Bikes: Merlin Fortius, Specialized Crossroads & Rockhopper, Serotta Fierte, Pedal Force RS2
Posts: 2,750
Mentioned: 0 Post(s)
Tagged: 0 Thread(s)
Quoted: 0 Post(s)
- cross bikes have road bars, NOT flat bars!

:-)
linux_author is offline   Reply With Quote
Old 02-23-06, 07:24 PM   #13
endform
blacksheep the blemish
 
Join Date: Nov 2004
Location: Portland/Greendale
Bikes: 1973 Schwinn World Voyageur (manufactured by panasonic), Italvega Super Speciale (fixed, primary ride now), Kona 2004 JTS 10 spd
Posts: 1,063
Mentioned: 0 Post(s)
Tagged: 0 Thread(s)
Quoted: 0 Post(s)
Not always, there's no requirement for drop bars in any level of racing I believe. I've been told it was more common in the past for high level dudes to rock a flat bar, but not so much anymore.
endform is offline   Reply With Quote
Old 02-23-06, 08:06 PM   #14
linux_author
370H-SSV-0773H
 
linux_author's Avatar
 
Join Date: May 2005
Location: Penniless Park, Fla.
Bikes: Merlin Fortius, Specialized Crossroads & Rockhopper, Serotta Fierte, Pedal Force RS2
Posts: 2,750
Mentioned: 0 Post(s)
Tagged: 0 Thread(s)
Quoted: 0 Post(s)
Quote:
Originally Posted by endform
Not always, there's no requirement for drop bars in any level of racing I believe. I've been told it was more common in the past for high level dudes to rock a flat bar, but not so much anymore.
- i reviewed the app forms at:

http://www.usacycling.org/news/user/story.php?id=775

and did not see any criteria regarding equipment!!!! i guess i could use a gas-powered vehicle?

- can *anyone* post a link to required equipment and/or restrictions for U.S. Cyclocross events?

- tia!

(and tks to endform for pointing out my possible misperception [i'm in training for next year])...

:-)
linux_author is offline   Reply With Quote
Old 03-03-06, 08:19 PM   #15
tacomee
Senior Member
 
Join Date: Jun 2004
Bikes:
Posts: 1,294
Mentioned: 0 Post(s)
Tagged: 0 Thread(s)
Quoted: 0 Post(s)
The thing to remember is that there is no *pure* bike anymore. Road bikes, MTBs, cross bikes, touring bikes.... all barrow from eachother. The MTB craze of the 80's completely changed road bikes....

Cross bikes are hybrid between MTBs and road bikes-- whatever that means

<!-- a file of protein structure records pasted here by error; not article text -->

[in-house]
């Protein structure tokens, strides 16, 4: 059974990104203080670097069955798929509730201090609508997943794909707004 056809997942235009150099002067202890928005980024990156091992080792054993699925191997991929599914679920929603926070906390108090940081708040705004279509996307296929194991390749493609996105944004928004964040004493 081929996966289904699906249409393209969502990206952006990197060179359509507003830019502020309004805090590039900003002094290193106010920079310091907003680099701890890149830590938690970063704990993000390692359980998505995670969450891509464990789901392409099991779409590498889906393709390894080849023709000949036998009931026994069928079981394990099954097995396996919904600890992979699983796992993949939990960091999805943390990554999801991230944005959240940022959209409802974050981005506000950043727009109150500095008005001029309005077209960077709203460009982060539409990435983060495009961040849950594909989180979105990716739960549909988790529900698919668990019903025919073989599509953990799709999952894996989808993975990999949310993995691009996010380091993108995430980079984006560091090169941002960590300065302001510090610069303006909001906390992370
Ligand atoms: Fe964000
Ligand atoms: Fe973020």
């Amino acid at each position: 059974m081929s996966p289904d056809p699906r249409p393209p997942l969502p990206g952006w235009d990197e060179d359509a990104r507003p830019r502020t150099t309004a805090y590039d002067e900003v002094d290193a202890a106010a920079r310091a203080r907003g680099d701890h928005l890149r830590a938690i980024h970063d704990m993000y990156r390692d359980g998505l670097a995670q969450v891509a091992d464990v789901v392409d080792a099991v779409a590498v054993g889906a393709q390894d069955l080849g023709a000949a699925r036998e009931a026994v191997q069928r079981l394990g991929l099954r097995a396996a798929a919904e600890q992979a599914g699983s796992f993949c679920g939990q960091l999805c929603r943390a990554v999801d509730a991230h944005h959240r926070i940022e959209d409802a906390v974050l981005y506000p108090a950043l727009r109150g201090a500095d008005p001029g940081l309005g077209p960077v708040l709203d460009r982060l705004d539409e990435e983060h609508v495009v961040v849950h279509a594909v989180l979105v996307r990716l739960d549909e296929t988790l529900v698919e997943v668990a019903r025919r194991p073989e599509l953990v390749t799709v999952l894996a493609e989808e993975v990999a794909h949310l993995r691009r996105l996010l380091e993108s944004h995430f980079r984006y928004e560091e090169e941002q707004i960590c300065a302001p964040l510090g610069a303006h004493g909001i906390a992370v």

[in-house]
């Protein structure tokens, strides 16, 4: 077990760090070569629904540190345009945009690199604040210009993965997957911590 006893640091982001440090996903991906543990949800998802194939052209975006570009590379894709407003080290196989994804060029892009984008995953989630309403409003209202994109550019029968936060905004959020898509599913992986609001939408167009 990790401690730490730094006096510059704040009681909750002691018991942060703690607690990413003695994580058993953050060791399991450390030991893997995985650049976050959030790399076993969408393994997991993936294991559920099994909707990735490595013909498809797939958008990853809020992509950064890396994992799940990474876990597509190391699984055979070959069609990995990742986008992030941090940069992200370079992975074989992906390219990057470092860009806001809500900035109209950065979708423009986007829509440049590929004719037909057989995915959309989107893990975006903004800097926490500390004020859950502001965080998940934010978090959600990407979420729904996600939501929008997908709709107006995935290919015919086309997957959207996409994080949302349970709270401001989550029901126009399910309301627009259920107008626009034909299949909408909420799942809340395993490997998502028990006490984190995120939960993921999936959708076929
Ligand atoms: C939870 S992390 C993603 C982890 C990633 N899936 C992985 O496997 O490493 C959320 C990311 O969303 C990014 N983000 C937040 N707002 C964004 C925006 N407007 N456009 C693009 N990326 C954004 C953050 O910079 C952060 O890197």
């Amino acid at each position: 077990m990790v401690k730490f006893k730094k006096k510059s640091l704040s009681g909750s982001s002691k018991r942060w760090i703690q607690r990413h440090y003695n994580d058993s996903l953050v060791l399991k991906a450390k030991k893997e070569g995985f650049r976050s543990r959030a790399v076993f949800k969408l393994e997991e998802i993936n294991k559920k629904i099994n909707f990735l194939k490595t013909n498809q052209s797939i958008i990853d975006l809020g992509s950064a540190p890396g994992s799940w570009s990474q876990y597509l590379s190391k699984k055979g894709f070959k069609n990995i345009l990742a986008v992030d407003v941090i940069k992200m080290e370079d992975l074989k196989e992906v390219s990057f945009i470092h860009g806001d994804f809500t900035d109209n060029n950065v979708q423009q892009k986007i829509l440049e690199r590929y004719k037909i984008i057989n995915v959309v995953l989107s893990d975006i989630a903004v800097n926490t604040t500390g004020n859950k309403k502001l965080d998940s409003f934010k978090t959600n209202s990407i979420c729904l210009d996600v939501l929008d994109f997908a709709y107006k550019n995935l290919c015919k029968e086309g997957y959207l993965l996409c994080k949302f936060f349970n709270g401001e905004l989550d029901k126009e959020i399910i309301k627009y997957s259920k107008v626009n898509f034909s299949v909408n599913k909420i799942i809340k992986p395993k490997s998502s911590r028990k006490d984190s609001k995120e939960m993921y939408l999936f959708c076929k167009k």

tacomee is offline   Reply With Quote
Old 03-05-06, 09:16 AM   #16
Ronsonic
Senior Member
 
Join Date: Dec 2005
Location: Sunny Tampa, Florida
Bikes:
Posts: 1,246
Mentioned: 0 Post(s)
Tagged: 0 Thread(s)
Quoted: 17 Post(s)
Quote:
Originally Posted by jfmckenna
I read an interesting note in 'Cyclo-Cross Training & Technique' by Simon Burney , the bible of cyclocross apparently, that the BB height idea came in the old days when they still used clips and straps. The BB was higher so that the cage would not get caught up in the dirt to make mounting faster. I don't know if it is a coincidence that it also is an advantage or that the tradition just stuck with modern designs.
Depending on the course that higher BB is still important. It helps keep your pedals out of the deep mud and gives clearance over some of the nastier, rideable obstacles on a course. True it isn't as big a deal as in the clips and straps days, especially on those mostly smooth European courses I see on video, but for the MTB influenced courses that we see it sure makes a difference. Besides, it's good for guys like me who use their cross bike for playing on the single track.

Ron
Ronsonic is offline   Reply With Quote
Reply


Thread Tools Search this Thread
Search this Thread:

Advanced Search

Posting Rules
You may not post new threads
You may not post replies
You may not post attachments
You may not edit your posts

BB code is On
Smilies are On
[IMG] code is On
HTML code is Off



All times are GMT -6. The time now is 06:02 AM.